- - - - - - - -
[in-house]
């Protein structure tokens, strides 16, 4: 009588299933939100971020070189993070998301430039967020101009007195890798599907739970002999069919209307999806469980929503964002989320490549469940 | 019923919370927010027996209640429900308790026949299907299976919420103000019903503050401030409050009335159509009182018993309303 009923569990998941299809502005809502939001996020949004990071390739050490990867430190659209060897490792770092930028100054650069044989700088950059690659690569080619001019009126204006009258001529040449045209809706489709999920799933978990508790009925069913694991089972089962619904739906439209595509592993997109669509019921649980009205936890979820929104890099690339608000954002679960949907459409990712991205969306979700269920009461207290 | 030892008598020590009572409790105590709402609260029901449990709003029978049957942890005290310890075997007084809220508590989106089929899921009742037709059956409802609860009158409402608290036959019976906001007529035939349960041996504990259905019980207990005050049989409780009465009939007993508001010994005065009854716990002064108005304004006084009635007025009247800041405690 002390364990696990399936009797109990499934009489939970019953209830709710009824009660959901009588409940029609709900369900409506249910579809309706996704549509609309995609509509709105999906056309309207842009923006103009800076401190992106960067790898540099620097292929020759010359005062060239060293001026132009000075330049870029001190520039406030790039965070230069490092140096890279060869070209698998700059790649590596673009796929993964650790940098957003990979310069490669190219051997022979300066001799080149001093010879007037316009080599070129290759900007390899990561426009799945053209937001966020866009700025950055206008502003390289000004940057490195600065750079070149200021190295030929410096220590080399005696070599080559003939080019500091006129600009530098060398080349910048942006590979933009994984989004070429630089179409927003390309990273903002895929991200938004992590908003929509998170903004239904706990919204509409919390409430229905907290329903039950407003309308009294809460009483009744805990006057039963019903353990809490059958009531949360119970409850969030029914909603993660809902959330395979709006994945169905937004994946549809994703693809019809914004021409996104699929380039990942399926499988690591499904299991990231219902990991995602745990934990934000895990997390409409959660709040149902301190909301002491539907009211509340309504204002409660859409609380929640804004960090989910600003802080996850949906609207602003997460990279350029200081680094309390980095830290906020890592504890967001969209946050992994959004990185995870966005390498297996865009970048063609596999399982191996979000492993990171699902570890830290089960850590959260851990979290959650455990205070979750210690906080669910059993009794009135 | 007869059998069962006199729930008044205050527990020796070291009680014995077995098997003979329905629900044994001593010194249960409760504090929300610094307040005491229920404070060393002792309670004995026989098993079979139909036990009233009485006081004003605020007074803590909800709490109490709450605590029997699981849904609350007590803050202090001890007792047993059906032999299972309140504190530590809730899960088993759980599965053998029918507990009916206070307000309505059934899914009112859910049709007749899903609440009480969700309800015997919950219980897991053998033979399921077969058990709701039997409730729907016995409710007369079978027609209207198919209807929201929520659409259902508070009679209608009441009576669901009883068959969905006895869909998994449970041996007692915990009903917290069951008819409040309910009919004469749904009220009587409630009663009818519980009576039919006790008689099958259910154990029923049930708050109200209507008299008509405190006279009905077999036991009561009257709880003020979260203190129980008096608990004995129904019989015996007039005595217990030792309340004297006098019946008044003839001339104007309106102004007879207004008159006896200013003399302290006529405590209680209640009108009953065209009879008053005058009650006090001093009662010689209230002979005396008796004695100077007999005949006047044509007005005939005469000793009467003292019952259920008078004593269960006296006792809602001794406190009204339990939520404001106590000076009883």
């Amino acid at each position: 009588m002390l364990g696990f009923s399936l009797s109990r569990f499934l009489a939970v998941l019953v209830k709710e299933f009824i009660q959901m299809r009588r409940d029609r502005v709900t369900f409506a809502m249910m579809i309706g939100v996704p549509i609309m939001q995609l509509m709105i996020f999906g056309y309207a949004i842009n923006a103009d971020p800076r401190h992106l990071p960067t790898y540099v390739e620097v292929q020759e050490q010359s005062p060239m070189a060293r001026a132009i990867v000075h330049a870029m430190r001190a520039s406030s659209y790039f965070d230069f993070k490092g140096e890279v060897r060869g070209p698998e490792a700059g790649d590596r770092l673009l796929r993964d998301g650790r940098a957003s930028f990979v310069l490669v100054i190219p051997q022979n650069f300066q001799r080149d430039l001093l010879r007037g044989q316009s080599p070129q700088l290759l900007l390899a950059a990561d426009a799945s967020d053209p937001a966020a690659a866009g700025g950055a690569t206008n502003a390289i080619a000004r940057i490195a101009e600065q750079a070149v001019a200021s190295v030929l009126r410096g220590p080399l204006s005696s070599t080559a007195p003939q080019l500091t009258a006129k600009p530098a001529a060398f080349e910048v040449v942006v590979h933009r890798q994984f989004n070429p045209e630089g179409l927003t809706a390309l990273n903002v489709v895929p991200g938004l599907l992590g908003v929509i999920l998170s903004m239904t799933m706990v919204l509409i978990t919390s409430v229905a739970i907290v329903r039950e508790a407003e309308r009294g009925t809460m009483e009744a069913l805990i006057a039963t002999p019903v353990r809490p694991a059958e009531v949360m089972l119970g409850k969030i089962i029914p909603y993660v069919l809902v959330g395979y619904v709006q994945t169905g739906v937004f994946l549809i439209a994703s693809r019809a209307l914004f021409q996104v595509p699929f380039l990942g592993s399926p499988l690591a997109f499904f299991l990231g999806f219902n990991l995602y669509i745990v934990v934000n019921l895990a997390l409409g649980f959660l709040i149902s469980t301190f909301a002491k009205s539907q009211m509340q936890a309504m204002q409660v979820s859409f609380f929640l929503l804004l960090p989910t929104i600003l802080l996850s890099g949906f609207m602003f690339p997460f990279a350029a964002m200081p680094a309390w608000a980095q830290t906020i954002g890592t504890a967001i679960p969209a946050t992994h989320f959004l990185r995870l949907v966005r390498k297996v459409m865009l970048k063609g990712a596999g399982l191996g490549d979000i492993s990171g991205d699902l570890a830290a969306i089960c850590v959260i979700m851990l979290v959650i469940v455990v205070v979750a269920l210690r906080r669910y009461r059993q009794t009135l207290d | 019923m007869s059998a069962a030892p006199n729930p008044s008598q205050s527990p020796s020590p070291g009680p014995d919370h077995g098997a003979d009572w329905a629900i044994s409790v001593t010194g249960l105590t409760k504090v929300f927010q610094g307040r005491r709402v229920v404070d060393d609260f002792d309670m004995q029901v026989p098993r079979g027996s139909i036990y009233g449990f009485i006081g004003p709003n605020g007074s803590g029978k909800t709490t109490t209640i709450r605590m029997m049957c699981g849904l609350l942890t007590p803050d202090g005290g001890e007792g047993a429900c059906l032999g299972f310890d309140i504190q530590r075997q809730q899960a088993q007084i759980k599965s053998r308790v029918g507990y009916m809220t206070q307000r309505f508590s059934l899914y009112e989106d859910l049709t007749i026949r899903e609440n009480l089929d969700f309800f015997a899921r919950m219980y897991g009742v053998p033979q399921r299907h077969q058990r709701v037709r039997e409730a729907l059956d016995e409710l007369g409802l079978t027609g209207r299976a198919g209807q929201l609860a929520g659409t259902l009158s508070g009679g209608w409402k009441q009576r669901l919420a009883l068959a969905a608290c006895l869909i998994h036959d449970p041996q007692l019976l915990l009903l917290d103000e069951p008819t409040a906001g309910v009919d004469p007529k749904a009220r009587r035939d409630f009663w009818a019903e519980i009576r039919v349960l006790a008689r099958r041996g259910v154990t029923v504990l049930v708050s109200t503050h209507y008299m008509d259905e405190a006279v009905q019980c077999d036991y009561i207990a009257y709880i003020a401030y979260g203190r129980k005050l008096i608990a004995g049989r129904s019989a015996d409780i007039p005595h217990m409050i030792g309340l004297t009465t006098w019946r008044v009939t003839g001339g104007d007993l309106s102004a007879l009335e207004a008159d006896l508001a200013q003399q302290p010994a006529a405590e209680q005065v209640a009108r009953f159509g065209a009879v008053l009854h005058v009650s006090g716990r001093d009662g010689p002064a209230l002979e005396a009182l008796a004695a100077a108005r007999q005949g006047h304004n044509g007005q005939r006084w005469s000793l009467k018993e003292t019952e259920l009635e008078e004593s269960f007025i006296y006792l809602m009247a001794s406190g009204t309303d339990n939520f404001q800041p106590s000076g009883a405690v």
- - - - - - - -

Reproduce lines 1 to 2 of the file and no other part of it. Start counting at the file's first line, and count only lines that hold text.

[in-house]
């Protein structure tokens, strides 16, 4: 009588299933939100971020070189993070998301430039967020101009007195890798599907739970002999069919209307999806469980929503964002989320490549469940 | 019923919370927010027996209640429900308790026949299907299976919420103000019903503050401030409050009335159509009182018993309303 009923569990998941299809502005809502939001996020949004990071390739050490990867430190659209060897490792770092930028100054650069044989700088950059690659690569080619001019009126204006009258001529040449045209809706489709999920799933978990508790009925069913694991089972089962619904739906439209595509592993997109669509019921649980009205936890979820929104890099690339608000954002679960949907459409990712991205969306979700269920009461207290 | 030892008598020590009572409790105590709402609260029901449990709003029978049957942890005290310890075997007084809220508590989106089929899921009742037709059956409802609860009158409402608290036959019976906001007529035939349960041996504990259905019980207990005050049989409780009465009939007993508001010994005065009854716990002064108005304004006084009635007025009247800041405690 002390364990696990399936009797109990499934009489939970019953209830709710009824009660959901009588409940029609709900369900409506249910579809309706996704549509609309995609509509709105999906056309309207842009923006103009800076401190992106960067790898540099620097292929020759010359005062060239060293001026132009000075330049870029001190520039406030790039965070230069490092140096890279060869070209698998700059790649590596673009796929993964650790940098957003990979310069490669190219051997022979300066001799080149001093010879007037316009080599070129290759900007390899990561426009799945053209937001966020866009700025950055206008502003390289000004940057490195600065750079070149200021190295030929410096220590080399005696070599080559003939080019500091006129600009530098060398080349910048942006590979933009994984989004070429630089179409927003390309990273903002895929991200938004992590908003929509998170903004239904706990919204509409919390409430229905907290329903039950407003309308009294809460009483009744805990006057039963019903353990809490059958009531949360119970409850969030029914909603993660809902959330395979709006994945169905937004994946549809994703693809019809914004021409996104699929380039990942399926499988690591499904299991990231219902990991995602745990934990934000895990997390409409959660709040149902301190909301002491539907009211509340309504204002409660859409609380929640804004960090989910600003802080996850949906609207602003997460990279350029200081680094309390980095830290906020890592504890967001969209946050992994959004990185995870966005390498297996865009970048063609596999399982191996979000492993990171699902570890830290089960850590959260851990979290959650455990205070979750210690906080669910059993009794009135 | 007869059998069962006199729930008044205050527990020796070291009680014995077995098997003979329905629900044994001593010194249960409760504090929300610094307040005491229920404070060393002792309670004995026989098993079979139909036990009233009485006081004003605020007074803590909800709490109490709450605590029997699981849904609350007590803050202090001890007792047993059906032999299972309140504190530590809730899960088993759980599965053998029918507990009916206070307000309505059934899914009112859910049709007749899903609440009480969700309800015997919950219980897991053998033979399921077969058990709701039997409730729907016995409710007369079978027609209207198919209807929201929520659409259902508070009679209608009441009576669901009883068959969905006895869909998994449970041996007692915990009903917290069951008819409040309910009919004469749904009220009587409630009663009818519980009576039919006790008689099958259910154990029923049930708050109200209507008299008509405190006279009905077999036991009561009257709880003020979260203190129980008096608990004995129904019989015996007039005595217990030792309340004297006098019946008044003839001339104007309106102004007879207004008159006896200013003399302290006529405590209680209640009108009953065209009879008053005058009650006090001093009662010689209230002979005396008796004695100077007999005949006047044509007005005939005469000793009467003292019952259920008078004593269960006296006792809602001794406190009204339990939520404001106590000076009883």